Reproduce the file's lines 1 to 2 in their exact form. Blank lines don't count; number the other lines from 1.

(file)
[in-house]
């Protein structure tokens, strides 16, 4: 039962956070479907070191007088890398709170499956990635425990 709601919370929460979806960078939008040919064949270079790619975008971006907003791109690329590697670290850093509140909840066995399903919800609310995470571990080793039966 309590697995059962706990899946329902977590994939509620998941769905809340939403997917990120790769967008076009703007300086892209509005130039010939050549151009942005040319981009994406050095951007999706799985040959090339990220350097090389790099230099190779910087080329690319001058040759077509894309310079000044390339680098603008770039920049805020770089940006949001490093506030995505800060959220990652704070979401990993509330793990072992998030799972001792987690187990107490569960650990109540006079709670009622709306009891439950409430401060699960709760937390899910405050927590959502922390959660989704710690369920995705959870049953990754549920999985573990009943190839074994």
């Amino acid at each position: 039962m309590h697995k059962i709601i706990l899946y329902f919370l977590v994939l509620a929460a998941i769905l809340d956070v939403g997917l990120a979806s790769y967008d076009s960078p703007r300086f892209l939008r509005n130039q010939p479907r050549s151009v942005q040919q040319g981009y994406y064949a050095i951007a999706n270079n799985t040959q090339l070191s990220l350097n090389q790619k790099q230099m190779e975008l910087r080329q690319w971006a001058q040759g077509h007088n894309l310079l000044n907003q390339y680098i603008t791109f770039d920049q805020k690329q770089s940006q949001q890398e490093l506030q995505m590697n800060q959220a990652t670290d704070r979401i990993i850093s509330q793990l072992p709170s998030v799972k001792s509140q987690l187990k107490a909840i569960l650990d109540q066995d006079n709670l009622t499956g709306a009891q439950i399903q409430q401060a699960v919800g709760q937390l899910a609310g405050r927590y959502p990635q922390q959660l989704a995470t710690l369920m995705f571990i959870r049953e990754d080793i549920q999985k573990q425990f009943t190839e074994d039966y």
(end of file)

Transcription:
[in-house]
């Protein structure tokens, strides 16, 4: 039962956070479907070191007088890398709170499956990635425990 709601919370929460979806960078939008040919064949270079790619975008971006907003791109690329590697670290850093509140909840066995399903919800609310995470571990080793039966 309590697995059962706990899946329902977590994939509620998941769905809340939403997917990120790769967008076009703007300086892209509005130039010939050549151009942005040319981009994406050095951007999706799985040959090339990220350097090389790099230099190779910087080329690319001058040759077509894309310079000044390339680098603008770039920049805020770089940006949001490093506030995505800060959220990652704070979401990993509330793990072992998030799972001792987690187990107490569960650990109540006079709670009622709306009891439950409430401060699960709760937390899910405050927590959502922390959660989704710690369920995705959870049953990754549920999985573990009943190839074994």